Increase/decrease the value of the numbers shown on cards according to ability. This may require grouping students.

Number cards

10 ASSESSMENT OVERVIEW

Sharon Tooney

STAGE: ES1 S1

STRAND: S2 S3

MATHEMATICS PROGRAM PROFORMA TERM: NUMBER AND ALGEBRA 1 2 3 3 KEY CONSIDERATIONS

WEEK: 1 2

10

SUBSTRAND: Multiplication and Division 1


OUTCOMES A student: uses appropriate terminology to describe, and symbols to represent, mathematical ideas MA2-1WM selects and uses appropriate mental or written strategies, or technology, to solve problems MA2-2WM checks the accuracy of a statement and explains the reasoning used MA2-3WM uses mental and informal written strategies for multiplication and division MA2-6NA

OVERVIEW
Recall multiplication facts of two, three, five and ten and related division facts count by 2s, 3s, 5s or 10s using skip counting use mental strategies to recall multiplication facts for multiples of 2, 3, 5 & 10 - relate 'doubling' to multiplication facts for multiples of 2, eg Double 3 is 6 recognise & use the symbols for multiplied by (), divided by () & equals (=) link multiplication & division facts using groups / arrays, eg - explain why a rectangular array can be read as a division in 2 ways by forming vertical or horizontal groups, eg 12 3 = 4
or 12 4 = 3

Learning Across The Curriculum


Cross-curriculum priorities

Aboriginal &Torres Strait Islander histories & cultures Asia & Australias engagement with Asia Sustainability

Background Information In Stage 2, the emphasis in multiplication and division is on students developing mental strategies and using their own (informal) methods for recording their strategies. Comparing their own method of solution with the methods of other students will lead to the identification of efficient mental and written strategies. One problem may have several acceptable methods of solution. Students could extend their recall of number facts beyond the multiplication facts to 10 10 by also memorising multiples of numbers such as 11, 12, 15, 20 and 25. An inverse operation is an operation that reverses the effect of the original operation. Addition and subtraction are inverse operations; multiplication and division are inverse operations. The use of digital technologies includes the use of calculators. Language Students should be able to communicate using the following language: group, row, column, horizontal, vertical, array, multiply, multiplied by, multiplication, multiplication facts, double, shared between, divide, divided by, division, equals, strategy, digit, number chart. When beginning to build and read multiplication facts aloud, it is best to use a language pattern of words that relates back to concrete materials such as arrays. As students become more confident with recalling multiplication facts, they may use less language. For example, 'five rows (or groups) of three' becomes 'five threes' with the 'rows of' or 'groups of' implied. This then leads to 'one three is three', 'two threes are six', 'three threes are nine', and so on.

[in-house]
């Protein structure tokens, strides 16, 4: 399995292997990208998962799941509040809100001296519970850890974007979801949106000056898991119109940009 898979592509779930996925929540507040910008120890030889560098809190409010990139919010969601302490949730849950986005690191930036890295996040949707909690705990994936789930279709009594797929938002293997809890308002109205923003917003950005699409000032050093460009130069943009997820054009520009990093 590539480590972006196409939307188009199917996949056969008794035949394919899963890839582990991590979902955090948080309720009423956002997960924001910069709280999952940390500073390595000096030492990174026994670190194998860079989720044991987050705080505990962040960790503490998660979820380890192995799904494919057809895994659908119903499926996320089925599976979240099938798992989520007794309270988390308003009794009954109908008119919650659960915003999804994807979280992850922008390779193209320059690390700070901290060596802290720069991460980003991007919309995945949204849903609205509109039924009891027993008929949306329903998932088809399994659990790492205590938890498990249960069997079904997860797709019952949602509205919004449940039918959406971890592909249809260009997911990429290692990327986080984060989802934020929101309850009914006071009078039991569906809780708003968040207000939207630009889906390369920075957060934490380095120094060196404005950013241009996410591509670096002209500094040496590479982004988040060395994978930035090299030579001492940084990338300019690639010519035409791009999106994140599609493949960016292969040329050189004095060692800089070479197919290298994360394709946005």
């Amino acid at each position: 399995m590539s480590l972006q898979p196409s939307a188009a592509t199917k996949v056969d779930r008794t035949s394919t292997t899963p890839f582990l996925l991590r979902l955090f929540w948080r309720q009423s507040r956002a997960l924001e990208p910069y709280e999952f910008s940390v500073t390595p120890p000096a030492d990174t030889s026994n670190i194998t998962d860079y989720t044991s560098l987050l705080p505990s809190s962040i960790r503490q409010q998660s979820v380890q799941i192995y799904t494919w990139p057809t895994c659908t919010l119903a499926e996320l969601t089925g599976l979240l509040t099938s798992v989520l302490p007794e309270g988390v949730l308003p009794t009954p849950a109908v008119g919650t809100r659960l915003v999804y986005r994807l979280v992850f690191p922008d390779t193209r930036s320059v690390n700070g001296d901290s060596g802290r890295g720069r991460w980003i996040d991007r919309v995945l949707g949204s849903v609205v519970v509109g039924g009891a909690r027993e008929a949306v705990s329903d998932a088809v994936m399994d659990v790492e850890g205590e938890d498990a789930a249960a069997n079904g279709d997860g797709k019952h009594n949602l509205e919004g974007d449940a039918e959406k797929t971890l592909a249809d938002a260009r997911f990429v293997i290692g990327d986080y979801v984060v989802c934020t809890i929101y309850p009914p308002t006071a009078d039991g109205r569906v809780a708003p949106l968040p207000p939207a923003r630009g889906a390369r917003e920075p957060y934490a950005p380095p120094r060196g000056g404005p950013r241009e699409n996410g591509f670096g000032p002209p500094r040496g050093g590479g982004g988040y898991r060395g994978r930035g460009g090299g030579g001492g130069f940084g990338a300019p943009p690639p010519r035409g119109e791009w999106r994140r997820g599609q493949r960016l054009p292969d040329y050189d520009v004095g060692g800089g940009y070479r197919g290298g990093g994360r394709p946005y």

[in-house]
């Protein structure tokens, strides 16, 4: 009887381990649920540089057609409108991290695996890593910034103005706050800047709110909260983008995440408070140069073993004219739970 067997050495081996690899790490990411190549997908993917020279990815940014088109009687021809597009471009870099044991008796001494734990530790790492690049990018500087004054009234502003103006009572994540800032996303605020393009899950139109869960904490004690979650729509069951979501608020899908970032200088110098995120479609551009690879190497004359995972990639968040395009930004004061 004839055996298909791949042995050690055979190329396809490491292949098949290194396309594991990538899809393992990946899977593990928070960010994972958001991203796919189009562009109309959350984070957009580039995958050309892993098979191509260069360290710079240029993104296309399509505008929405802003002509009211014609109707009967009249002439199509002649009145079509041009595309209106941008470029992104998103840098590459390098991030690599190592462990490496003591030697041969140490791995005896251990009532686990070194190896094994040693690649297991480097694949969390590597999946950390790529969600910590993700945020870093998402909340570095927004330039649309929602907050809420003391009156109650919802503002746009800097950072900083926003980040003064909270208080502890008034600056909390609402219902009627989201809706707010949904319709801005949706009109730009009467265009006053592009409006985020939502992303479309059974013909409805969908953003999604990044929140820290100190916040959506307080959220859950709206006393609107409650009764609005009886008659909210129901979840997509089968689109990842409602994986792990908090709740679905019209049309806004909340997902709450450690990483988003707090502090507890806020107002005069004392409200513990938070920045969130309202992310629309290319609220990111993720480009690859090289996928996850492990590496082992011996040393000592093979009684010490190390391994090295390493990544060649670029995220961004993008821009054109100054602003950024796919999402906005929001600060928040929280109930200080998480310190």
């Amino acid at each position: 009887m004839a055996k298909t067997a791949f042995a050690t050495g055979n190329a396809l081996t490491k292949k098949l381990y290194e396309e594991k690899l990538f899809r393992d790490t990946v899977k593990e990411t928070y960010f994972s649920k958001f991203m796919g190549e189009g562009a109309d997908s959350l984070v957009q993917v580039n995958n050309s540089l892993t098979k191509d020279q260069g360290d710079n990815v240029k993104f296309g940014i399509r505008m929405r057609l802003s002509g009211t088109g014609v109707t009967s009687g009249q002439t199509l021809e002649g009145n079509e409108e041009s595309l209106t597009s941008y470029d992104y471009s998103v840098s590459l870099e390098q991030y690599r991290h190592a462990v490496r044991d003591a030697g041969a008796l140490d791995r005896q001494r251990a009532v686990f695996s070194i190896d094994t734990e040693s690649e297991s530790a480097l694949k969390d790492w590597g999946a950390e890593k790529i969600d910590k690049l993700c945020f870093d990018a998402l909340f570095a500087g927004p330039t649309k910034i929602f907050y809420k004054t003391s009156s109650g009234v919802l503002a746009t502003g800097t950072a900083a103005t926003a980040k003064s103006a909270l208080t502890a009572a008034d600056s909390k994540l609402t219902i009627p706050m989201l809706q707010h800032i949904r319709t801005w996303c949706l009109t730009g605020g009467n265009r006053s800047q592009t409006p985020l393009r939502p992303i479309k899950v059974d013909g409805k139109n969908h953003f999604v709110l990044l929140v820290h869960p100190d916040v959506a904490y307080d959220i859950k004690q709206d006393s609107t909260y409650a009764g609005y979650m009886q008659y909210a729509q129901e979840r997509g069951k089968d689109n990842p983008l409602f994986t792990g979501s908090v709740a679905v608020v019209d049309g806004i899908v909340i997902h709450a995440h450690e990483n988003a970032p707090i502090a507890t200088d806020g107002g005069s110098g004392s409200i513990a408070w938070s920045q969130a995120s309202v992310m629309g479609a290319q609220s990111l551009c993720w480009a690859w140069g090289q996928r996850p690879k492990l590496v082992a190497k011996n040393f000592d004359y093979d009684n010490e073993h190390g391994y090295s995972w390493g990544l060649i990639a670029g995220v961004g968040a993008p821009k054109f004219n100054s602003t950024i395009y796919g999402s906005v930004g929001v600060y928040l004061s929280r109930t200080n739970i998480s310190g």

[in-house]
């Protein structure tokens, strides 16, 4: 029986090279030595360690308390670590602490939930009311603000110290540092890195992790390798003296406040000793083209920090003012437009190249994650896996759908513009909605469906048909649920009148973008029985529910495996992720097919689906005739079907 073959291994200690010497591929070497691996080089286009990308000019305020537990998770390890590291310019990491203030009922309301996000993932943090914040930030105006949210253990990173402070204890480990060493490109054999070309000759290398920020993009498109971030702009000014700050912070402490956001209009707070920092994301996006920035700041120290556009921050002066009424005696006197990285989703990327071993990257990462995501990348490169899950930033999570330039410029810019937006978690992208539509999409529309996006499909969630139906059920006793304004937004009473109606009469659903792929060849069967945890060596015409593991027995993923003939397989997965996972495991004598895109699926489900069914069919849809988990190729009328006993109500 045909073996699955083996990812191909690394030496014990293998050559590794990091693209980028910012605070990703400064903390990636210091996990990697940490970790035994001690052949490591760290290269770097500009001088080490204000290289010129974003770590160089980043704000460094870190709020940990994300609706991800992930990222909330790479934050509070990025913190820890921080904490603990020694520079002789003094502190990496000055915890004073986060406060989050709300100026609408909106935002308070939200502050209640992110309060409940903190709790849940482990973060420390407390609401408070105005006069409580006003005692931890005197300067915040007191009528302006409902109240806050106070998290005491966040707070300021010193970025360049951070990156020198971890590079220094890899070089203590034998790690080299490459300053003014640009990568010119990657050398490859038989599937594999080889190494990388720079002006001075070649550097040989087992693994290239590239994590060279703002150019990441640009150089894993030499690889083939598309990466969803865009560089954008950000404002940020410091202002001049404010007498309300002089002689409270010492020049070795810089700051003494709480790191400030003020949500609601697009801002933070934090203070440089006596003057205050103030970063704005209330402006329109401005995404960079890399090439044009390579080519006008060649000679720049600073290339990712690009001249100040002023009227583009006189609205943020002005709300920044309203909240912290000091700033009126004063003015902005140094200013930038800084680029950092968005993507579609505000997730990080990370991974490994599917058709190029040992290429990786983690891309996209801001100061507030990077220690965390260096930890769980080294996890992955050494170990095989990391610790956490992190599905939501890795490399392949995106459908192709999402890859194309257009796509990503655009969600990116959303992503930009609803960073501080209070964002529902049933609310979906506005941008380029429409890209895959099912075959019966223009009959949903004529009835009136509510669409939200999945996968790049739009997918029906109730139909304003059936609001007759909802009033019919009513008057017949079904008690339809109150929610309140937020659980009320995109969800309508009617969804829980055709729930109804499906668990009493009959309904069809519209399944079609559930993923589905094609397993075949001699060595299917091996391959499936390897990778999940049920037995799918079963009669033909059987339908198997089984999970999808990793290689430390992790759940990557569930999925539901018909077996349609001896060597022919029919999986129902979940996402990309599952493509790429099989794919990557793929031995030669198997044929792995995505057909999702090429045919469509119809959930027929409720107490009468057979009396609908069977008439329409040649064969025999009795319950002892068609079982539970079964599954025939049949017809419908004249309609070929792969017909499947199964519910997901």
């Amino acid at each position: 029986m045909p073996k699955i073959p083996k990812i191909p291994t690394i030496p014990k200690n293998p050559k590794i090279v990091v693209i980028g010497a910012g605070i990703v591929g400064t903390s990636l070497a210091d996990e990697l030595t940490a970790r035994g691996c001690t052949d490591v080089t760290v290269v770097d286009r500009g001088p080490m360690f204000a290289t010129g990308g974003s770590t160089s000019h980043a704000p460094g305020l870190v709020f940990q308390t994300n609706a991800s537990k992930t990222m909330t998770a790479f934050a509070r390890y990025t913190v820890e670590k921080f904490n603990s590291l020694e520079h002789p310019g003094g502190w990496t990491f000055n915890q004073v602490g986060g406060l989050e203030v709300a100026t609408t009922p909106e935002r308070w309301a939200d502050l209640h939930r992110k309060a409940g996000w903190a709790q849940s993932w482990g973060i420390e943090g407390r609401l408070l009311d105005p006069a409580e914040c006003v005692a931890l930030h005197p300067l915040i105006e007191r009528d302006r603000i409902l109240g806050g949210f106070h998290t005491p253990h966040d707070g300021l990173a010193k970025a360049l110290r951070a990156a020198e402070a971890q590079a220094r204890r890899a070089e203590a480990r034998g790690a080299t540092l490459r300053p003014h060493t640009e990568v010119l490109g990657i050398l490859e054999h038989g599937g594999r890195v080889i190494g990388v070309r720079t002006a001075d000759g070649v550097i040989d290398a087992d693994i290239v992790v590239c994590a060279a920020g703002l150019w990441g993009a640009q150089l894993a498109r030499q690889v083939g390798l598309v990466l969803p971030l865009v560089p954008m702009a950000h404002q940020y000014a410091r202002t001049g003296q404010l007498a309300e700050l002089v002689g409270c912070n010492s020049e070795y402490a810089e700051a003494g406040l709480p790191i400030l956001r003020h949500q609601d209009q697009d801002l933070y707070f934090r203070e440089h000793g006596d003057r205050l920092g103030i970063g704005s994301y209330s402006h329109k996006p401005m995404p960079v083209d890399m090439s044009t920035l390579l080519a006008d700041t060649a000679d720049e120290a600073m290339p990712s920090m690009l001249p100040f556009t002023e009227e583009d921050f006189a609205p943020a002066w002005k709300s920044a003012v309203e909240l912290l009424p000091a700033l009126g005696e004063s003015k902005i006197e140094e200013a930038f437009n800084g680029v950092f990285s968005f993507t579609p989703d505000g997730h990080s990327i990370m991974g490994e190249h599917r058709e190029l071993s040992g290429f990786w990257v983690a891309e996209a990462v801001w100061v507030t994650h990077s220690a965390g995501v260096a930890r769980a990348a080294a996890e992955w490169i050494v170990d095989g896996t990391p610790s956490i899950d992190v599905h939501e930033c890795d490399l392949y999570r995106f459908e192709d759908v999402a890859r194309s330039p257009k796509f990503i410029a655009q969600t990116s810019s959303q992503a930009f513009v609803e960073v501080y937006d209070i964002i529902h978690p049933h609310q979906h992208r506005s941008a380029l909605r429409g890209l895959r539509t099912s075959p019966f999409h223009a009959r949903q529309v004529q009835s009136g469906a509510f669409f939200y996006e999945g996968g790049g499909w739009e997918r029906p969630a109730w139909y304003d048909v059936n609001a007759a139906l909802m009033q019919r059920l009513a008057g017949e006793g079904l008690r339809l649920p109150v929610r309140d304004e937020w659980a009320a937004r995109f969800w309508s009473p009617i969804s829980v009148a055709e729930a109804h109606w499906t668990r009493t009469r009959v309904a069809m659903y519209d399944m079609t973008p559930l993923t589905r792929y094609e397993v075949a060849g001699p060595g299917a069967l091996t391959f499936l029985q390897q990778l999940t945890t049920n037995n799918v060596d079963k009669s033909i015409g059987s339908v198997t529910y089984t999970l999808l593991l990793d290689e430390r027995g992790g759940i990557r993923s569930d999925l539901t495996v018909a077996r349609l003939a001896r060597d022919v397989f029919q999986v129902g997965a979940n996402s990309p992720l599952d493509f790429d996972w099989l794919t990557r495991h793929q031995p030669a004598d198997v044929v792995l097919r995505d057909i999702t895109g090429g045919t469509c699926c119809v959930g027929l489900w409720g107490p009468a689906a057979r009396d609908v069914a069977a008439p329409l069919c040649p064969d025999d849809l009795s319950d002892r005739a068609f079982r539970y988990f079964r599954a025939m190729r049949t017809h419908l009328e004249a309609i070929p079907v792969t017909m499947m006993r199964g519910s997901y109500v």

General capabilities Critical & creative thinking Ethical understanding Information & communication technology capability Intercultural understanding Literacy Numeracy Personal & social capability

model & apply the commutative property of multiplication, eg 5 8 = 8 5 Represent and solve problems involving multiplication using efficient mental and written strategies and appropriate digital technologies use mental strategies to multiply a 1-digit number by a multiple of 10, including: repeated addition, eg 3 20: 20 + 20 + 20 = 60 using place value concepts,eg 3 20: 3 2 tens = 6 tens =
60

factorising the multiple of 10, eg 3 20: 3 2 10 = 6 10


= 60

Other learning across the curriculum areas Civics & citizenship Difference & diversity Work & enterprise